WEDEMAN: Fifty kilometers, about 35 miles from Zawiya.


Azizia, OK. Azizia is one of the southern suburbs of Tripoli, so we're really about as close as we've been so far to Tripoli.

(voice-over): Many of the men here keep their faces covered in front of the camera. They're from Az-Zawiya, a town still under Gadhafi's control, and fear reprisals against their relatives.

Twenty-one year old college student Rashid (ph) is from rebel-held Zintan. He says their immediate goal is to break through to Az-Zawiya, which sits on one of the main highways to Tripoli.

"We will try to reach Az-Zawiya," he tells me, "and help our brothers there, because they've been subjected to the worst crimes. So, as you see every day, we fire rockets on the enemy to drive them away."

At a nearby abandoned quarry, rebels relax in the shade. Lunch here is a simple affair: fresh camel meat and liver, spiced with a hefty helping of black humor.

"God willing," says this man, "we'll string up Gadhafi like this."

During the long hours of boredom, Mustafa tells me, they listen in on the radios to the Libyan soldiers down below. "We hear them speaking," he says, "but they're speaking in code. It's not clear what they're saying."

The message they're sending from the hills to Gadhafi's troops, however, is clear enough.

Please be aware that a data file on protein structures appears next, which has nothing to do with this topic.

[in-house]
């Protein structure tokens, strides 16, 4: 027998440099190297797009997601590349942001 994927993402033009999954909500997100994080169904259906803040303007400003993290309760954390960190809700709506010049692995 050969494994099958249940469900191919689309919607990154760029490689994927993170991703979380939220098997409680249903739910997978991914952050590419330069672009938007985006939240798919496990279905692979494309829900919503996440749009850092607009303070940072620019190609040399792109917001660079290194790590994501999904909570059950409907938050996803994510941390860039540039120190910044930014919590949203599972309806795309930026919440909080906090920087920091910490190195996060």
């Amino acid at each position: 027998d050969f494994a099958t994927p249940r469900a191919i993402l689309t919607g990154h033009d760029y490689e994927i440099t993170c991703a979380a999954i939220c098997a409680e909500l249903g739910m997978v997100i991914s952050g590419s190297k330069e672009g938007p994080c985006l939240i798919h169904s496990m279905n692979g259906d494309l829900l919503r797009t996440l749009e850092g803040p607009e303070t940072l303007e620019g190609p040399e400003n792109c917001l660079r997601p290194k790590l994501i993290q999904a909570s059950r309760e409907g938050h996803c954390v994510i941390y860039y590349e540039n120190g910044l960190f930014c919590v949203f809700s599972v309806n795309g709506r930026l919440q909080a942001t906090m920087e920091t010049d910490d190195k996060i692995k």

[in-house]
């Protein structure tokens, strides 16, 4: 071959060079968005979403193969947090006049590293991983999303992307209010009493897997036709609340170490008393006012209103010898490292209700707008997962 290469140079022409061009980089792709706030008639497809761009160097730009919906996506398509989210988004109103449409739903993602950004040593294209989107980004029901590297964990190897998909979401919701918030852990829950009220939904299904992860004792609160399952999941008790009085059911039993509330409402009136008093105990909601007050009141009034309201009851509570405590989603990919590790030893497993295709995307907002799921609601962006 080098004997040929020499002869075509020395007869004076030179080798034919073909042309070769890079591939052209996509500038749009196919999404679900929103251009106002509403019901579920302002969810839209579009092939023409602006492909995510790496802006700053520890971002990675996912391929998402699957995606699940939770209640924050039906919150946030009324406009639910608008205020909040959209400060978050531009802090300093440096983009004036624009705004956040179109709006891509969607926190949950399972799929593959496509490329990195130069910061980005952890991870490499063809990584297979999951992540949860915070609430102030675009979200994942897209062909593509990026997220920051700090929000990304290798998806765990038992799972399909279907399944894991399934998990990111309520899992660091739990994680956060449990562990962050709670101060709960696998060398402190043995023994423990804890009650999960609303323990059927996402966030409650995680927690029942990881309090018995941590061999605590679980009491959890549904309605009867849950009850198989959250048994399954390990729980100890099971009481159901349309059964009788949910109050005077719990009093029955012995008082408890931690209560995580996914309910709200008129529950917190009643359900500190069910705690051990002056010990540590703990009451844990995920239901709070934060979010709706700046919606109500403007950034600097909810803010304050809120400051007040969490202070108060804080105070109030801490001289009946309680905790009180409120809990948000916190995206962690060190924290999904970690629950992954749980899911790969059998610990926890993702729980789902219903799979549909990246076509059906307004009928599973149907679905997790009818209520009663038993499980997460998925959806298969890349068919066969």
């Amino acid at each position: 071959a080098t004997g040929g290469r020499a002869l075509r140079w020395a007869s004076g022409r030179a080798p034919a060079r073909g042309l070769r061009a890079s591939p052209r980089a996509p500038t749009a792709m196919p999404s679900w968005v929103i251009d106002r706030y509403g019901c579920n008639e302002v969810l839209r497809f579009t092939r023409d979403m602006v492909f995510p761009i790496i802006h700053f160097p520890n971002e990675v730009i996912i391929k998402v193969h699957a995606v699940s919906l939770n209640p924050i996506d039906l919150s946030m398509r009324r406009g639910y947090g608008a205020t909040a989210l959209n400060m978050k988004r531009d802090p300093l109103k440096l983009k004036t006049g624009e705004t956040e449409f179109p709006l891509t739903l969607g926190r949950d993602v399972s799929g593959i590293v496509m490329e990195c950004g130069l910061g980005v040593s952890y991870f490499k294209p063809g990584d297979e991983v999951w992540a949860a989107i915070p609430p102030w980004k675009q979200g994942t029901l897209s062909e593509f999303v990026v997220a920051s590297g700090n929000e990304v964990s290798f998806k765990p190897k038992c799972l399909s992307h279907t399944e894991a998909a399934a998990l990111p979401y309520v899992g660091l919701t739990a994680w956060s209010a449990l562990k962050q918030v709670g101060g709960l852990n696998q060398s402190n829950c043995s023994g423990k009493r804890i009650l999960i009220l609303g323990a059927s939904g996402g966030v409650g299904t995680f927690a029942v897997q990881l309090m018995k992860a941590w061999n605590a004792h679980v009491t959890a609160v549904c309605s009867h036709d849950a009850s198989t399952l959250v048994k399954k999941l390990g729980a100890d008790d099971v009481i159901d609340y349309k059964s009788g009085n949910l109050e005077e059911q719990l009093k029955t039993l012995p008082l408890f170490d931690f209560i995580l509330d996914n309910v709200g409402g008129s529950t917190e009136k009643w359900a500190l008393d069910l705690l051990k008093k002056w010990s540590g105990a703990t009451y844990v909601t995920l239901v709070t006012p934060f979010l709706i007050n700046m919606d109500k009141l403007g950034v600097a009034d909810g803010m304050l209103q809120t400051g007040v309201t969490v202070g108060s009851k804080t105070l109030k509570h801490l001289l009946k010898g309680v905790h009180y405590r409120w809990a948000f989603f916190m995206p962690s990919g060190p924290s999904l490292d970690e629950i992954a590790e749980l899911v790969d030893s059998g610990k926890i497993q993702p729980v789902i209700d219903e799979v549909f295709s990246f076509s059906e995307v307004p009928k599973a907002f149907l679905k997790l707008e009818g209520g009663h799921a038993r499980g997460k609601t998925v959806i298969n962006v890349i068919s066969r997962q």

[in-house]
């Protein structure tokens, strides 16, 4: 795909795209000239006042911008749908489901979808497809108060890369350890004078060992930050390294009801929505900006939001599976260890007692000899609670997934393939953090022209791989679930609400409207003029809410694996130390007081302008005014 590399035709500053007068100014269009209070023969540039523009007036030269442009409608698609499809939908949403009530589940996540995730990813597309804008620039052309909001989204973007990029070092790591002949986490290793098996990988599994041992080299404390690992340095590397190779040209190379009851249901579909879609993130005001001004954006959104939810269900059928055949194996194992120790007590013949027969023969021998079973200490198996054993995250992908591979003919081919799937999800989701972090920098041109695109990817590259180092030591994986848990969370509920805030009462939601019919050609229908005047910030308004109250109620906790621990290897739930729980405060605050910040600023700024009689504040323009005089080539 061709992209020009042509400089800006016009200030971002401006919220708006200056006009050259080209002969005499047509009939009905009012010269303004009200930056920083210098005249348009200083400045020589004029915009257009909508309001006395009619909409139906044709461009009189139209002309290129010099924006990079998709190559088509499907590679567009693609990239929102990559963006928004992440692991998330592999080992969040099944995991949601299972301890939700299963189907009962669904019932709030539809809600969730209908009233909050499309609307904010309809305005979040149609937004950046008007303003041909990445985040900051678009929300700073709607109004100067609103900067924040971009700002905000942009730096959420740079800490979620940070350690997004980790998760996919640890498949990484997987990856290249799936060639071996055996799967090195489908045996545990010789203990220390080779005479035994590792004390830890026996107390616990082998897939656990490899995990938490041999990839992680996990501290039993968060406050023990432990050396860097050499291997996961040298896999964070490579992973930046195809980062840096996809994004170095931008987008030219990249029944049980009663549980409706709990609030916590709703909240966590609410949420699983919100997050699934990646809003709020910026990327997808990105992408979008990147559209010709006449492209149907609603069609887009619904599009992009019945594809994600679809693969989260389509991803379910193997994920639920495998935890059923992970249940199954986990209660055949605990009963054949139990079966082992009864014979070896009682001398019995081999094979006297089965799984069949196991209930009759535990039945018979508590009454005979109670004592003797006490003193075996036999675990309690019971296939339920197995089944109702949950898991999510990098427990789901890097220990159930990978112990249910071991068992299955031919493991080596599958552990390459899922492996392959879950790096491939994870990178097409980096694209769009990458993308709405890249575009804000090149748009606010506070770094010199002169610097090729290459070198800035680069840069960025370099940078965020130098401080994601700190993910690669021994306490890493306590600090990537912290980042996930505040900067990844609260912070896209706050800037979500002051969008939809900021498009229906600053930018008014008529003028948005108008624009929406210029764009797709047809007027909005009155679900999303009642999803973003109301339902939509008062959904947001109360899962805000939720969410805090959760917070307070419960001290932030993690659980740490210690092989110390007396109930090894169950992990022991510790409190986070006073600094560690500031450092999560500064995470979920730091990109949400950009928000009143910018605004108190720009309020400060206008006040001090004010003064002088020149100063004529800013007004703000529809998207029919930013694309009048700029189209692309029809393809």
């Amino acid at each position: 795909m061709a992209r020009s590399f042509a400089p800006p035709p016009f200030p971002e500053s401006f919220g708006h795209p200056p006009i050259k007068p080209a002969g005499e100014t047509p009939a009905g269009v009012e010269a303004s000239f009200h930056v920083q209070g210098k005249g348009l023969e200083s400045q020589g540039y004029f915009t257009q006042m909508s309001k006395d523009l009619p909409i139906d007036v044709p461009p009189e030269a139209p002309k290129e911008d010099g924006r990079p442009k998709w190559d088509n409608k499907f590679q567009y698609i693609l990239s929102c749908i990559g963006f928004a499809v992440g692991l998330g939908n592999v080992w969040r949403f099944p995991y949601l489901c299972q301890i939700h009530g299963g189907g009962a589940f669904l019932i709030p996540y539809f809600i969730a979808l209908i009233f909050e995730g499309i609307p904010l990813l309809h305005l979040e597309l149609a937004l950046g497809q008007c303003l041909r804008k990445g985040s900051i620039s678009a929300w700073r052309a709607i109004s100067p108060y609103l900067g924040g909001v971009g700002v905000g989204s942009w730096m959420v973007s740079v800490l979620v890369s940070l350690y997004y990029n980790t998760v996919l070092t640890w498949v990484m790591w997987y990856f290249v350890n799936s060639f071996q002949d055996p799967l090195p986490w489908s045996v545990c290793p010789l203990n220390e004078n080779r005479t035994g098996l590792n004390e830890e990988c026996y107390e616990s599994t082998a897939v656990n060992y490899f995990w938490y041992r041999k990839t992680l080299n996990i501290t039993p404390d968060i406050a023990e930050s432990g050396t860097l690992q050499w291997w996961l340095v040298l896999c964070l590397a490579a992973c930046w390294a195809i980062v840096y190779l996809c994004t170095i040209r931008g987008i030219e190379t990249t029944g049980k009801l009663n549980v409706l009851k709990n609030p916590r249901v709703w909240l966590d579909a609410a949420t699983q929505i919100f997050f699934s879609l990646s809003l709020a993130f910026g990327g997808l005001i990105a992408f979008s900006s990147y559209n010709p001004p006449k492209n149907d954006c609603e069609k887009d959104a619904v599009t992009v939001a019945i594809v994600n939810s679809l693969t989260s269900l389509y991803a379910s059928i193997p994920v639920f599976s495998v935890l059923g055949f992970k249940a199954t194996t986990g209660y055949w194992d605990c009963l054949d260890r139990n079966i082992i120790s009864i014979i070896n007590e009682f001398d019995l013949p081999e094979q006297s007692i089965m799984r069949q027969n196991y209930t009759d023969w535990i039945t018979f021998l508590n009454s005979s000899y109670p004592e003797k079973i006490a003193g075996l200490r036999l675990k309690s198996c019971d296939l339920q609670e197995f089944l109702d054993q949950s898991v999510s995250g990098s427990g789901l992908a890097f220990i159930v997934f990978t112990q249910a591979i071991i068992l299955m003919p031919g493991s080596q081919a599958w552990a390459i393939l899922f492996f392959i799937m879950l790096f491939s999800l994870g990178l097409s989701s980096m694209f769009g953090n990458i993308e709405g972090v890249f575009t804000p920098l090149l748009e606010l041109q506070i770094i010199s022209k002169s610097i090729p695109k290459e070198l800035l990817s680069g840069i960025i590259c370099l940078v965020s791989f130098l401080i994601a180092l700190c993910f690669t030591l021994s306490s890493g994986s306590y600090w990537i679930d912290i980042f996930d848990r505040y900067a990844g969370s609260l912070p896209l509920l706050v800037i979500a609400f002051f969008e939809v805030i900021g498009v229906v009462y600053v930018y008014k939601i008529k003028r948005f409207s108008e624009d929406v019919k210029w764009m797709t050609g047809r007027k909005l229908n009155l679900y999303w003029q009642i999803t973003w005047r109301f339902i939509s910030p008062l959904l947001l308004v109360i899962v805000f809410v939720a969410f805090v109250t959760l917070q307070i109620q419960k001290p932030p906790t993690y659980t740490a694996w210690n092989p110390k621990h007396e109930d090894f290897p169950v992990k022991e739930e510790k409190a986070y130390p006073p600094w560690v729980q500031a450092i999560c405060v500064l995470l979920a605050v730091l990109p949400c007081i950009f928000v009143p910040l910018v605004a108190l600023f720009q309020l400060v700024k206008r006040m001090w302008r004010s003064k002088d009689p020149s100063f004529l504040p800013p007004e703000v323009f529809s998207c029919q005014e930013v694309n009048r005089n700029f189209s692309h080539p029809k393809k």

Ben Wedeman, CNN, outside Bi'r al Ghanam, western Libya.


STOUT: Now, in Syria, government-sponsored talks of activists are continuing for a second day. On Sunday, the Syrian vice president called the meetings a step toward creating a democratic nation, but many activists are boycotting the talks. As someone who did attend said, that violence against protesters needs to stop.

Our Arwa Damon is in Damascus, where those talks between officials and opposition members are taking place. And she now joins us on the line.

And Arwa, many opposition leaders have refused to attend this meeting. So just how credible is this so-called national dialogue?

ARWA DAMON, CNN INTERNATIONAL CORRESPONDENT: That's right. And those opposition members who have boycotted -- and they are most of the prominent opposition members, as well as just about everyone who we have been seeing taking to the streets in the anti-government demonstrations -- are saying that absolutely no dialogue can take place until the violence ends.